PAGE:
How does a Daily Double bet work?
The Daily Double is a bet where you try to predict the winner of two consecutive races. The standard wager amount is $1, but there are some tracks that have a $2 minimum wager for this bet. This was the first type of multi-race wager offered by tracks and is offered by almost any horse track in North America.
What has a Daily Double?
Two 100% beef patties, season to perfection, and melty American cheese topped off with shredded lettuce, slivered onions, mayo and one juicy slice of tomato.
Why is it called a Daily Double?
The daily double was the first so-called “exotic” wager offered by North American racetracks. Introduced in 1931 at Ottawa’s Connaught Park Racetrack, the wager was typically offered only for the first two races of each day’s program as an enticement for spectators to arrive early for the entire program.
What is McDonald’s Daily Double?
The Daily Double takes a McDouble, loses the mustard, ketchup and pickle and replaces them with shredded lettuce, a slice of tomato and a splash of mayo. This rebranding will cost you $1. At least you’re getting a new twist on things for your extra buck at McDonald’s.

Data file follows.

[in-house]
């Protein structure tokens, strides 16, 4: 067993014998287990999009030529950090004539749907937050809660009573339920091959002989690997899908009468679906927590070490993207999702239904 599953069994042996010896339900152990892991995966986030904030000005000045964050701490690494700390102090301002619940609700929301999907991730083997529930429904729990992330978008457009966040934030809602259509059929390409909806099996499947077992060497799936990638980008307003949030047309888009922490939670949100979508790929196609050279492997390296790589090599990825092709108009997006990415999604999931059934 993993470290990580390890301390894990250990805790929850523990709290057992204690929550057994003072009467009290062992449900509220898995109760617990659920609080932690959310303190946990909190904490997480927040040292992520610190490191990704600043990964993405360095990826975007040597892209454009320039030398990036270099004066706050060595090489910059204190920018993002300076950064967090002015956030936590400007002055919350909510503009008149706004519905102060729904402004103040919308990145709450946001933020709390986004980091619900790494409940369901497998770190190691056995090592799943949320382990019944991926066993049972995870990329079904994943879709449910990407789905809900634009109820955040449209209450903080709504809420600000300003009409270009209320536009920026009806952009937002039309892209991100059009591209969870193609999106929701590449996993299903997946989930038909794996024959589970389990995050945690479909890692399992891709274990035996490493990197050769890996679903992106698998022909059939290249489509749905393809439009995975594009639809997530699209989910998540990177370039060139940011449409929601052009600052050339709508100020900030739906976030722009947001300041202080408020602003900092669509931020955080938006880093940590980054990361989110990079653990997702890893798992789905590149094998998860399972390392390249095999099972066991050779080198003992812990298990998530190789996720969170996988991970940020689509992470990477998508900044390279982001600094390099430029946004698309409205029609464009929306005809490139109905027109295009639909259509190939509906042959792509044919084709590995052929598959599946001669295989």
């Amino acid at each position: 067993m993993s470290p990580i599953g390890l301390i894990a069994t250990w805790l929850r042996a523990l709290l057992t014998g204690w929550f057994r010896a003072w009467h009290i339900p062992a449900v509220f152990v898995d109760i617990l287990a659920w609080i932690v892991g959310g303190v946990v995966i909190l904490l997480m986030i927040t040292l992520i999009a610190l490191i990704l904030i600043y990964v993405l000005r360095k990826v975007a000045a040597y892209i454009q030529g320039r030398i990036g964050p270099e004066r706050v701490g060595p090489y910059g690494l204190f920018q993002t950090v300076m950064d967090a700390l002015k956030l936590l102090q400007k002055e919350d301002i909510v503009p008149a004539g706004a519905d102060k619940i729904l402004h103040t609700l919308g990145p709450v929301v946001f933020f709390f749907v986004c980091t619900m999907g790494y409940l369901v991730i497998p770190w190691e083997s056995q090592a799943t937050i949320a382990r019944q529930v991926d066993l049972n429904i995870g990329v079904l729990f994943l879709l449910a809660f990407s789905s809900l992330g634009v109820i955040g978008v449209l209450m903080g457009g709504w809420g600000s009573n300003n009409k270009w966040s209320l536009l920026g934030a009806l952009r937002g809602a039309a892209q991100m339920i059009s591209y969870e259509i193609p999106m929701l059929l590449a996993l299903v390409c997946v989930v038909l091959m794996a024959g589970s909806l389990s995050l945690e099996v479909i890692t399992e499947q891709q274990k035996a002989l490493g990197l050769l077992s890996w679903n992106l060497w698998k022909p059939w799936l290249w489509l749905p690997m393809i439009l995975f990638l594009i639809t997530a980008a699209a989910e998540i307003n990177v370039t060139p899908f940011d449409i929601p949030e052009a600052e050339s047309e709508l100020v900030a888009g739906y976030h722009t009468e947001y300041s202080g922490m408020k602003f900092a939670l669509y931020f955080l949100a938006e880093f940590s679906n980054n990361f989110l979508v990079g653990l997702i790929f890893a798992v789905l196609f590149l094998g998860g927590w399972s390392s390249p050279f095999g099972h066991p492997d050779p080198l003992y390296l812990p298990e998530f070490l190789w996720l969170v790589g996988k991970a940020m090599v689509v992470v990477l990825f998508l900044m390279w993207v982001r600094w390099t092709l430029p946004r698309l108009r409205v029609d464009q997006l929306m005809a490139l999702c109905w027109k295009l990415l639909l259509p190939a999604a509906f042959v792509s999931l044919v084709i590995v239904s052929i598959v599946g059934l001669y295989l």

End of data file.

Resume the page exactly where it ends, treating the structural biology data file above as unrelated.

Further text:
How much can you wager on a Daily Double?
Before the clue is revealed, the contestant who has selected the Daily Double must declare a wager, from a minimum of $5 to a maximum of his or her entire score (known as a “true Daily Double”) or the highest clue value available in the round, whichever is greater.
How are odds payout calculated?
To calculate winnings on fractional odds, multiply your bet by the top number (numerator), then divide the result by the bottom (denominator). So a $10 bet at 5/2 odds is (10 * 5) / 2, which equals $25. A $10 bet at 2/5 odds is (10 * 2) / 5, which is $4.
How is bet payout calculated?
Calculating the Payouts for the Win Place Show Bets
- From that odds ratio, you take the first number and multiply it by 2 (remember, if the odds is a whole number, place that over a 1 – for example, 7 would be 7/1)
- You take that number and divide it by the second number of the odds ratio.